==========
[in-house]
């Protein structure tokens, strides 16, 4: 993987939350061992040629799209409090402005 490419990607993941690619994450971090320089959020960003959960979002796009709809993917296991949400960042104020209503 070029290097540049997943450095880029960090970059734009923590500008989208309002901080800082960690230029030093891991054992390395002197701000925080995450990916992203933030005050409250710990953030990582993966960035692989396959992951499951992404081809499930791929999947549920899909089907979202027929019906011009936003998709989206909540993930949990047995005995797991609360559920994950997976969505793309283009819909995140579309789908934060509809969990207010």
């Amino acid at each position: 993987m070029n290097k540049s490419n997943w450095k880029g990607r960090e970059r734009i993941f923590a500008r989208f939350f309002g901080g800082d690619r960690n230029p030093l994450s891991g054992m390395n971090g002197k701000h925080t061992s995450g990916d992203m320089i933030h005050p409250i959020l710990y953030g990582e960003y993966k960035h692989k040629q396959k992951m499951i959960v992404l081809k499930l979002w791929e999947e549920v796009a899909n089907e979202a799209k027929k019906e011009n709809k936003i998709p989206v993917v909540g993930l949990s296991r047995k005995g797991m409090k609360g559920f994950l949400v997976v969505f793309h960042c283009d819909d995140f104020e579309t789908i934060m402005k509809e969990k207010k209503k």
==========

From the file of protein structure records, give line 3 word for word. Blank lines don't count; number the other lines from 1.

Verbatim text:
């Amino acid at each position: 993987m070029n290097k540049s490419n997943w450095k880029g990607r960090e970059r734009i993941f923590a500008r989208f939350f309002g901080g800082d690619r960690n230029p030093l994450s891991g054992m390395n971090g002197k701000h925080t061992s995450g990916d992203m320089i933030h005050p409250i959020l710990y953030g990582e960003y993966k960035h692989k040629q396959k992951m499951i959960v992404l081809k499930l979002w791929e999947e549920v796009a899909n089907e979202a799209k027929k019906e011009n709809k936003i998709p989206v993917v909540g993930l949990s296991r047995k005995g797991m409090k609360g559920f994950l949400v997976v969505f793309h960042c283009d819909d995140f104020e579309t789908i934060m402005k509809e969990k207010k209503k």